Comfortable Being Uncomfortable

Someone once told me, “A leader has to be comfortable being uncomfortable.”

But I’ll admit, this concept hasn’t been an easy one for me to grasp in cycling. For years I’ve been frustrated with myself. How could I be such a high-performer in so many areas of my life for so many years but give up at the slightest bit of suffering on the bike?

Handle a difficult situation at work with very little time? No problem. Stay with the group during a bike race even during hard efforts? Say, whaaaaattttt? Excuse me while I fall off the back.

Why was this so hard for me? BINGO. That’s the right question.

It took me years to learn I had to figure this out for myself. There’s not one magic equation for everybody. For me, I had to get my head set right by allowing my weaknesses to become strengths. But while my strengths and weaknesses were my own, I needed support from others to help complete the puzzle.

My strengths led me to my weaknesses.

I’m a corporate communications specialist – but I studied biology for most of my undergrad and landed a degree in health sciences and later some graduate work in health promotion. So I ‘knew enough to be dangerous’ when it came to exercise and nutrition. And as a lifelong dancer, I’ve acquired a refined understanding of my body, so I felt every bit of discomfort that comes with being a new cyclist.

But after the “new cyclist” feeling wore off and I dove into competitive cycling, I started noticing areas that were still uncomfortable and needed improvement. But it took some time and a huge “self-awareness” effort – this a strength I could easily utilize professionally and personally, but had never pointed toward cycling before. That had to change.

I have the tendency to be extremely logical to the point where I’d rationalize giving up. “You didn’t do XYZ so that’s why you feel ABC.” This part of me is one of my greatest strengths. My ability to create processes and systems that keep my life smooth and efficient is invaluable. So, how could I use these traits to eliminate “giving up” factors?

For me, I have to be reminded of the facts. And to do that, I have to prepare to the best of my ability – that means I’ve done all I can for me – not for the woman next to me in the race. I don’t know what she’s done to prepare, but I know I’ve worked hard for this moment and that’s a fact. That data speaks to me.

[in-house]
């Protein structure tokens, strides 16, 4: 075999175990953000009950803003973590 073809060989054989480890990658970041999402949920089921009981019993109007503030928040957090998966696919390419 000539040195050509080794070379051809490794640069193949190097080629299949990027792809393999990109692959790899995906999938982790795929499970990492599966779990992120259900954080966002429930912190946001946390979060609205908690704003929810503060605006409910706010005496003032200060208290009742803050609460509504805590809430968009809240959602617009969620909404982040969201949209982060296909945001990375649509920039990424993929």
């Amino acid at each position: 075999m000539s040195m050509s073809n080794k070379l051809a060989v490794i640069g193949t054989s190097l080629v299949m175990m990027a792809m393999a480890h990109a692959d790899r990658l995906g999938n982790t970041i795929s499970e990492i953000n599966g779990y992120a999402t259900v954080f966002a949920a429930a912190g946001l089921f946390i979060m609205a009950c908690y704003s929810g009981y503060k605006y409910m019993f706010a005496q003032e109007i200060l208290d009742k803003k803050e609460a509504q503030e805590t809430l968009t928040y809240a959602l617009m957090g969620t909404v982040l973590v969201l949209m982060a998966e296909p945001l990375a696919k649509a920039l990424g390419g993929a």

My weaknesses lead my preparation.

Something just wasn’t right about my nutrition (remember that refined understanding of my body and background in health sciences?). I had gut rot, had to “slam gels” 45 minutes into a 2 hour ride, and didn’t consistently feel really good about my eating habits on and off the bike.

I was introduced to Skratch Labs a few years ago by my local bike shop. I was hooked. It was the first hydration mix that didn’t kill my gut. I read its blog regularly which got me thinking more and more about nutrition. I started recalling hidden gems of knowledge I picked up from my exercise physiology days in college.

But it wasn’t until I committed to racing more this year that I cared about fine-tuning my nutrition. If I was going to start training again – I knew following my coach’s training plan might not be enough for my mind. I was still stressing about my nutrition – even when I got it to a pretty good place. I realized that was something I needed to take care of – I needed that to be one less thing I could use against myself.

“I knew enough to be dangerous.”

I began working with sports nutritionist, Barry Murray, earlier this year after listening to a Nourish Thrive Balance podcast where he was the guest. Even with my limited knowledge, what he had to say about nutrition for endurance athletes made sense to me. But I had no idea how to take that next step of efficiency on my own. So I contacted Barry and he agreed to take me on as a client.

When he asked me my ‘why’ I told him, I knew enough about myself and my nutrition that I wasn’t quite doing things right for my own performance. And I was ready to try something new. I was willing to admit I needed help getting over my food stress if I had any hope of trying to win races.

That was then, this is now.

Four months into working with Barry for nutrition and Echelon Cycling and Performance (Steve Carpenter for individual coaching and Steve Lewis directing the SCV Taco Mamacita team) and I feel like my performance has taken a 180. I’m doing things on the bike I never thought I could.

By eliminating things I could control that were stressing me out, I’ve been able to focus on pushing myself beyond what I thought I could. I can allow my mind to focus on learning more and worrying less. I’ve become comfortable being uncomfortable – that’s become my logic – my rationale.

So figure out what’s holding you back and remember, it may not be the same as the person next to you. But whatever it is, own it and do what you need to do to get over it if you want to take that next step.

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